Ben 10: Destroy All Aliens

  • Review Date: March 23, 2012
  • Rated: NR
  • Genre: Family and Kids
  • Release Year: 2013

Common Sense Media says

Movie's violence is countered by strong themes of family.
  • Review Date: March 23, 2012
  • Rated: NR
  • Genre: Family and Kids
  • Release Year: 2013

Age(i)

2
3
4
5
6
7
8
9
10
11
12
13
14
15
16
17

Quality(i)

 

What parents need to know

Educational value

The movie intends to entertain rather than to educate, but there are some positive messages about family bonds.

Positive messages

Ben begins the movie defiant of his parents' rules and eager to set his own course, but events open his eyes to the importance of being part of a family.

Positive role models

Kids will find Ben to be a likable hero, and his motivations -- which usually revolve around saving the world from extermination -- are always good. Unfortunately, he breaks his parents' rules to engage in his heroics, and his extracurricular activities affect his performance in school. On a positive note, Ben's grandfather and cousin can always be counted on to back him up and, in many cases, save him from his own ill-fated plan.

Violence & scariness

There's no blood and gore, but cartoon-style violence is prevalent in Ben's clashes with aliens. Laser blasts, explosions, missiles, gun use (by humans and aliens), hand-to-hand exchanges, etc. are common. Remarkably, everyone escapes unscathed.

Sexy stuff
Not applicable
Language

No cursing, but you'll hear "butt" in the dialogue (as in "kick your butt"), and Ben and Gwen call each other names like "doofus," "dweeb," "nimrod," "pea brain," and "stupid."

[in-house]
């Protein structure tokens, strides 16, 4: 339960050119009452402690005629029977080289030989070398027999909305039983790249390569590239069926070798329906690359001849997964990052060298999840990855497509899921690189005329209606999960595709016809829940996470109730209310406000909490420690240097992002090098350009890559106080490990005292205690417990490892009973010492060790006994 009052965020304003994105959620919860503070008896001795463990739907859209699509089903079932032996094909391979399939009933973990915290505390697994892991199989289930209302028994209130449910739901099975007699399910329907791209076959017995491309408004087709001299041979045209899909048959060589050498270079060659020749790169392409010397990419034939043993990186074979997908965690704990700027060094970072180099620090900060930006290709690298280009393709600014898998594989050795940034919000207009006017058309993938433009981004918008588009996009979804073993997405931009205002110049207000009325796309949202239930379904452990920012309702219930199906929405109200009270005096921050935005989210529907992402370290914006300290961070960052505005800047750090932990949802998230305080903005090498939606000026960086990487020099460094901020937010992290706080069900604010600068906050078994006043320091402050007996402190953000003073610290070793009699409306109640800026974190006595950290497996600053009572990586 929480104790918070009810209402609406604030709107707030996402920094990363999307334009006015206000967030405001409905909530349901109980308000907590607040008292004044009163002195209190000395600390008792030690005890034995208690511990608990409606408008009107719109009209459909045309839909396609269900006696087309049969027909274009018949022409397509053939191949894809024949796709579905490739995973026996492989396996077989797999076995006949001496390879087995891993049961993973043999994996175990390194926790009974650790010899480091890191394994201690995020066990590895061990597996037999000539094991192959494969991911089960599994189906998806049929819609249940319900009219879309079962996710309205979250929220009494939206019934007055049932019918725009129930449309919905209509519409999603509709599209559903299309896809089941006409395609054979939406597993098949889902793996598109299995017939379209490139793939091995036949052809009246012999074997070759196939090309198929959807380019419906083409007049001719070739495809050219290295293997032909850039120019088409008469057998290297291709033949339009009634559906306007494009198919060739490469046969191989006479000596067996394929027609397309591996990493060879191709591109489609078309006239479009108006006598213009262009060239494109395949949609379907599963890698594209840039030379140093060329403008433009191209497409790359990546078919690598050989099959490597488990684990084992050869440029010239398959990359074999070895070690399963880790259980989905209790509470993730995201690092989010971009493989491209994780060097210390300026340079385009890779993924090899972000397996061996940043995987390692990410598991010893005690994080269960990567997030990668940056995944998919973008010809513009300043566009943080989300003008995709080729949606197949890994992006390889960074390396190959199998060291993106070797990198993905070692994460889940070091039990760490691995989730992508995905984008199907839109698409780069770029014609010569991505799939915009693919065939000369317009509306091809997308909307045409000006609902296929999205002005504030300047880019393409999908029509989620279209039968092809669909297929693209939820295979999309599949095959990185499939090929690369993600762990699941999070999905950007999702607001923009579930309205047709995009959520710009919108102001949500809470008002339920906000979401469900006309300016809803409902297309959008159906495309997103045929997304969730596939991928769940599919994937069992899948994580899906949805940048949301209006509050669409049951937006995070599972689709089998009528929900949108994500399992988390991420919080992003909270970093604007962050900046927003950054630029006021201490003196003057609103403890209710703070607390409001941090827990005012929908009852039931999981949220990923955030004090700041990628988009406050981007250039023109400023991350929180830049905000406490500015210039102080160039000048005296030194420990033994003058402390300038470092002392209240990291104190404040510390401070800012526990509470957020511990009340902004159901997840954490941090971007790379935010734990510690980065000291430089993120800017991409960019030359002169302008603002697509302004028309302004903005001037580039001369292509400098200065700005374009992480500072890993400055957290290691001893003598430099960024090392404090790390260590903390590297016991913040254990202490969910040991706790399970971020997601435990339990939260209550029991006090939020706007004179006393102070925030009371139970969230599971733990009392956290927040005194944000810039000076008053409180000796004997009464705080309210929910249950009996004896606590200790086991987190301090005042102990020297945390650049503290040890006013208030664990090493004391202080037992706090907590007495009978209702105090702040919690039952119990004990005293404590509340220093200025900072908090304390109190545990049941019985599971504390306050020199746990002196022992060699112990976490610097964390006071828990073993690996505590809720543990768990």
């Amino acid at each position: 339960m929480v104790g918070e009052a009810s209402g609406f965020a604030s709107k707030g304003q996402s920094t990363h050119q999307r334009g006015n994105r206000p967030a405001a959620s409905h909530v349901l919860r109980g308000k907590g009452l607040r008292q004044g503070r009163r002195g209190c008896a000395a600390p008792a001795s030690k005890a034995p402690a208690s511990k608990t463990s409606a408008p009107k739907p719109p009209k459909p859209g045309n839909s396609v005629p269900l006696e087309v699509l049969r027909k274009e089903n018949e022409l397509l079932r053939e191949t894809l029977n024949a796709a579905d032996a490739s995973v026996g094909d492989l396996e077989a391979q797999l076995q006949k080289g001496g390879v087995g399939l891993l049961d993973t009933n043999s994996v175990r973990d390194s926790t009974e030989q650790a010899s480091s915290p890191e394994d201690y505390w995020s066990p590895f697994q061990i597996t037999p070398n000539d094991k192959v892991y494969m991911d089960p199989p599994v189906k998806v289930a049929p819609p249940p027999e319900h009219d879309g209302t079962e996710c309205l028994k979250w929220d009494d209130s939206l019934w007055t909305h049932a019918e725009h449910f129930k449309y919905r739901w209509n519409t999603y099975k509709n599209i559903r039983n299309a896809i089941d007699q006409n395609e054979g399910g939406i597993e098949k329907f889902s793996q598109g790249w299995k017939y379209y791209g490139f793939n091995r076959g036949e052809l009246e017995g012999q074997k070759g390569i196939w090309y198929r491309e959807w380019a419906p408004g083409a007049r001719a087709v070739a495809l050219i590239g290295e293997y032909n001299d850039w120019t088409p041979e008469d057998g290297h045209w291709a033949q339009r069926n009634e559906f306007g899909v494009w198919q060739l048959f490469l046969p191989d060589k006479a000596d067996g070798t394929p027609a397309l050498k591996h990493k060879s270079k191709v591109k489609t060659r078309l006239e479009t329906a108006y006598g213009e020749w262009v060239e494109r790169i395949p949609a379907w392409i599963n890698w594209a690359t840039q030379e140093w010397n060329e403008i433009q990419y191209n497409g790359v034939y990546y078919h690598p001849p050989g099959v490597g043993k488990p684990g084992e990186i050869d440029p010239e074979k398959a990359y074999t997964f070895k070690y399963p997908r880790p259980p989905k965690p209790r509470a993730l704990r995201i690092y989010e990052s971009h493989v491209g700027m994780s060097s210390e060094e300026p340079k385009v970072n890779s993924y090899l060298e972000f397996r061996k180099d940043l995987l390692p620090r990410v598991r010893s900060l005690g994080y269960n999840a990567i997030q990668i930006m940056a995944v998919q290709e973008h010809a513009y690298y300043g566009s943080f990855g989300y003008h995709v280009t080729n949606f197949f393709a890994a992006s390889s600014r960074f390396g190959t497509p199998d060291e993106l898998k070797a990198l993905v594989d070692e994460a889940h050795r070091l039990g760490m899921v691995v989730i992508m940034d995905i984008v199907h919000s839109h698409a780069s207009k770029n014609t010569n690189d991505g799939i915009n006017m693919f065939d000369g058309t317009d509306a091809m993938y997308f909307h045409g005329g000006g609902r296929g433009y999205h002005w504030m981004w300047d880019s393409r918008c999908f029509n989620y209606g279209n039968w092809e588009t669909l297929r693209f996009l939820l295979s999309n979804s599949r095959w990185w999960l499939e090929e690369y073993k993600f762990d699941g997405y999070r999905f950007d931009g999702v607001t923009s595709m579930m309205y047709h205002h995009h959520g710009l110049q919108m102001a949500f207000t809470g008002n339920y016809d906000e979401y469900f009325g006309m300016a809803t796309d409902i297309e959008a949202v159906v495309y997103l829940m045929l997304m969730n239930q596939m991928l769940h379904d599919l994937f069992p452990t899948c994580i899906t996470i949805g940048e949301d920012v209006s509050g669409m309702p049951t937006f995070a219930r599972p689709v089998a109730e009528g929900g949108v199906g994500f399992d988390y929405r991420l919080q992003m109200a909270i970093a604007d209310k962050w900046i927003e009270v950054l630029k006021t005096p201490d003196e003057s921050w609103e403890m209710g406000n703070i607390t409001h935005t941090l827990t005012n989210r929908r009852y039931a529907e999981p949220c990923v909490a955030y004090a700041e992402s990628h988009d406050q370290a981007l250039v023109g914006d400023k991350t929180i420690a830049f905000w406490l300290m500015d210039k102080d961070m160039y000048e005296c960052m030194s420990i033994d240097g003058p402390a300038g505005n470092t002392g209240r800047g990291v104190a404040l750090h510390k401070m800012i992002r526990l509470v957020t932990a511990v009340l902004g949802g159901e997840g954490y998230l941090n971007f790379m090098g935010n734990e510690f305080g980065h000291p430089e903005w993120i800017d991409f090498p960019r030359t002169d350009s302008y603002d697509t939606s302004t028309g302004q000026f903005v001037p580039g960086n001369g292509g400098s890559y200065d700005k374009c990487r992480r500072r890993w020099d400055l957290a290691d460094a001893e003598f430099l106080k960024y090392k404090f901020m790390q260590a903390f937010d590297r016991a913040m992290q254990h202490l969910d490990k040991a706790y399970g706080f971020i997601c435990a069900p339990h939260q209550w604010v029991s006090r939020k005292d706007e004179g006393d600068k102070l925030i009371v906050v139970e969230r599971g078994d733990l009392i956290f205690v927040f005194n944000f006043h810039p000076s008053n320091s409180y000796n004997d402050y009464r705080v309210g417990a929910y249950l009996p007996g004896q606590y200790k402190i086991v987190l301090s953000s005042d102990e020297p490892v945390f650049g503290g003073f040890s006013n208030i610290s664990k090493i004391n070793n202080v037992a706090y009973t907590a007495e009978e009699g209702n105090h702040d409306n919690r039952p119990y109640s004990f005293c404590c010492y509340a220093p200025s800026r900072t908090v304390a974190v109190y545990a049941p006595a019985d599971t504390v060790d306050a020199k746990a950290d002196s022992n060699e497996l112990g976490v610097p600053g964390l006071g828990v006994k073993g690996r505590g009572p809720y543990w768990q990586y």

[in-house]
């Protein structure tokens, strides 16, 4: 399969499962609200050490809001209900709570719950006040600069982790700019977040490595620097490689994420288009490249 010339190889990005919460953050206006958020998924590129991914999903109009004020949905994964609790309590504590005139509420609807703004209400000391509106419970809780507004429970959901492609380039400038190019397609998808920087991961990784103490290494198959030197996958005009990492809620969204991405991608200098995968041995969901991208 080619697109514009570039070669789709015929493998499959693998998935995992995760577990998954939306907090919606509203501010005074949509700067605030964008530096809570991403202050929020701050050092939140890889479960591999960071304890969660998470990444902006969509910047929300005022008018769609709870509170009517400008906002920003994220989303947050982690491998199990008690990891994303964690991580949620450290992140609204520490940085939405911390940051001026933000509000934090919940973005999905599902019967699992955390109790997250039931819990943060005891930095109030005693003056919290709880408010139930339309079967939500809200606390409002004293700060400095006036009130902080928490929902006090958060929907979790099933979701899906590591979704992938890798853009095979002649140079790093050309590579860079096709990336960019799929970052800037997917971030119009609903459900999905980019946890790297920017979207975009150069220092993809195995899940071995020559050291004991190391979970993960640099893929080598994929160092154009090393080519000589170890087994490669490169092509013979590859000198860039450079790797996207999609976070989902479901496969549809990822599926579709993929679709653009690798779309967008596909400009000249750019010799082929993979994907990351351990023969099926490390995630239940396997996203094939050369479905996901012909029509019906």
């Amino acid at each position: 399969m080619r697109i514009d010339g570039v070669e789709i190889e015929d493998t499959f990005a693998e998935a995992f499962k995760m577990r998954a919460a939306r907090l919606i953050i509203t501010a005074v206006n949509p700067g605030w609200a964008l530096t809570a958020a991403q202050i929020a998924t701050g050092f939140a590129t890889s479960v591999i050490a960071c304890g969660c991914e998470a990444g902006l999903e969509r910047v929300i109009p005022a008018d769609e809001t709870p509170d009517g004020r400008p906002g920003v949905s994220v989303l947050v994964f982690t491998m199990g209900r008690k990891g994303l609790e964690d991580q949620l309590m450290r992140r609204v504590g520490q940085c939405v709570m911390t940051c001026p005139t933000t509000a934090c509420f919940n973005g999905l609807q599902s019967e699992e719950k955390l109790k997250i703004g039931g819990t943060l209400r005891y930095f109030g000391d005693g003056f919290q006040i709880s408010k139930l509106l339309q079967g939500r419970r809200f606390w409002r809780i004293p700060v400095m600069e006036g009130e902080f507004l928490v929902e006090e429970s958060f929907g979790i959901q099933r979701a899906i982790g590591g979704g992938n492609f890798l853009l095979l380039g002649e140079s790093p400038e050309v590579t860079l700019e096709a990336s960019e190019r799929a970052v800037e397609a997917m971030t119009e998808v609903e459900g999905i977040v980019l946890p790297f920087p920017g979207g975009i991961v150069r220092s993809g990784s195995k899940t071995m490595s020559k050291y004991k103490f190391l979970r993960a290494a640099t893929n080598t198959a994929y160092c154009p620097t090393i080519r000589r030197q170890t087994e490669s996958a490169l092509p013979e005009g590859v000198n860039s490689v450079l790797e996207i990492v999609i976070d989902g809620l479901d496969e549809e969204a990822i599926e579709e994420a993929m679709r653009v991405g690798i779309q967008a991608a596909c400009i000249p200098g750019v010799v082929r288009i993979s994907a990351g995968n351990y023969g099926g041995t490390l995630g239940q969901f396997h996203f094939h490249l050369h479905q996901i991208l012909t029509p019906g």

Consumerism

Ben 10 is a popular character among grade-school boys, and the character has been revamped for several TV shows and movies. There's also an extensive product line that bears the character's name, including video games, action figures, toys, and clothing.

Drinking, drugs, & smoking
Not applicable

Parents Need to Know

Parents need to know that violence is a concern in this TV movie inspired by the animated series Ben 10. Cartoon-style exchanges between Ben (in various alien forms) and his alien competitors result in imploding buildings, mangled cars, and exploding missiles, but no visible injuries. Expect some competitive banter between Ben and his cousin as each tries to outdo the other and they tease each other with names like "dweeb" and "pea brain." For his part, Ben isn't a rule-follower when it comes to teachers' or parents' policies, but he changes his tune as a result of his experiences.